Gulliver said after the low marks on the ranking system, the school is planning to strengthen its advising process and training faculty to help students graduate on time. He said it is also investing in its career counseling and internship programs. Gulliver believes that will “lead to improvements on both the median salary metric and the percentage employed or in graduate school.”
Long said he knows people who take a year or year and a half after school to go work in coffee shops, or volunteer in other countries. “It doesn’t sound successful, but is the right thing to do for them at that time.” He said it is due to the stressful nature of the senior year projects all the students complete.
While Long said there are improvements he thinks the college needs, and the new ranking system points out, he’s not sure if the funding model takes into account how different New College is from the other 11 public universities.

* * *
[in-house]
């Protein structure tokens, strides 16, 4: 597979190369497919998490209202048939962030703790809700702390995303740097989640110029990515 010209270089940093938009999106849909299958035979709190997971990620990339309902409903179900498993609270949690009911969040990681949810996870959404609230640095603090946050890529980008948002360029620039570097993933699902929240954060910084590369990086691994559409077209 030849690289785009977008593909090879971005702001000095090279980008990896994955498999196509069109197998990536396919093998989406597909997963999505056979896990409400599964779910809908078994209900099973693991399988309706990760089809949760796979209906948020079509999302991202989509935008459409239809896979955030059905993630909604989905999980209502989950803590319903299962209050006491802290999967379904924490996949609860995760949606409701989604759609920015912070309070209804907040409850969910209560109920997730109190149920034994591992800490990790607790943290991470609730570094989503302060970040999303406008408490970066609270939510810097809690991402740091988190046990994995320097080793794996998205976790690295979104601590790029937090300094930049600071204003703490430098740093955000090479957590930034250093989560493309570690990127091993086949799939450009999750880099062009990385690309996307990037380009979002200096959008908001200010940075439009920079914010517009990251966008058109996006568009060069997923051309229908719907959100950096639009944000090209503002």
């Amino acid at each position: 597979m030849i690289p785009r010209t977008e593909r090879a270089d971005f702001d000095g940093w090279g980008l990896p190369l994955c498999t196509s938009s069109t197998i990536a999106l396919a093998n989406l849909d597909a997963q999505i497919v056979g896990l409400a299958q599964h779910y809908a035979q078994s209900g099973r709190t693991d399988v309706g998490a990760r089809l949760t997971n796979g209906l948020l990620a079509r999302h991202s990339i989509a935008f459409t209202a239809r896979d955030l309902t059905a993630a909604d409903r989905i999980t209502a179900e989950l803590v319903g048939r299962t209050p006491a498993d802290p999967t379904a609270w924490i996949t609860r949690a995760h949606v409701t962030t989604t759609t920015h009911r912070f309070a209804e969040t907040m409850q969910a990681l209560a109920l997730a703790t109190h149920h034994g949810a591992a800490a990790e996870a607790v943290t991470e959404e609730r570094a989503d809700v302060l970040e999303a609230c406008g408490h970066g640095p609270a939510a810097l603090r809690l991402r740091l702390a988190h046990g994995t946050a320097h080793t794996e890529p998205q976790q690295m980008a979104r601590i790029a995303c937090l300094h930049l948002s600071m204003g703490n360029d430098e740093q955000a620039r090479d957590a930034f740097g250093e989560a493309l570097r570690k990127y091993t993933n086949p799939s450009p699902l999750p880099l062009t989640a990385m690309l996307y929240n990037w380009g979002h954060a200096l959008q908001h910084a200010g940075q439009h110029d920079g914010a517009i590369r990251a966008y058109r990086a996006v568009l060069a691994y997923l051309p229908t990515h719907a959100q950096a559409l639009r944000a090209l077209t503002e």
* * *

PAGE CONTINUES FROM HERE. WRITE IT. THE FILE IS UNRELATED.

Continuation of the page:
Sooner or later the Florida funding model may be updated to reflect the uniqueness of NCF, Long said. “If something is unfair, it will come out.”
Gulliver said the university has submitted a plan to the Board of Governors on how New College will improve in order to meet state standards. He said the board will reinstate the lost funding if the college is able to meet the targets outlined in their improvement plan.
“The board approved our plan, and we’re extremely confident that we’ll hit our targets and have the funding restored,” said Gulliver.
Lauren Blanchard is a graduate of the Junior Reporter program at Fox News. She is now a multi-platform journalist and occasional general assignment news reporter. Follow her on Twitter: @LaurenBlanch12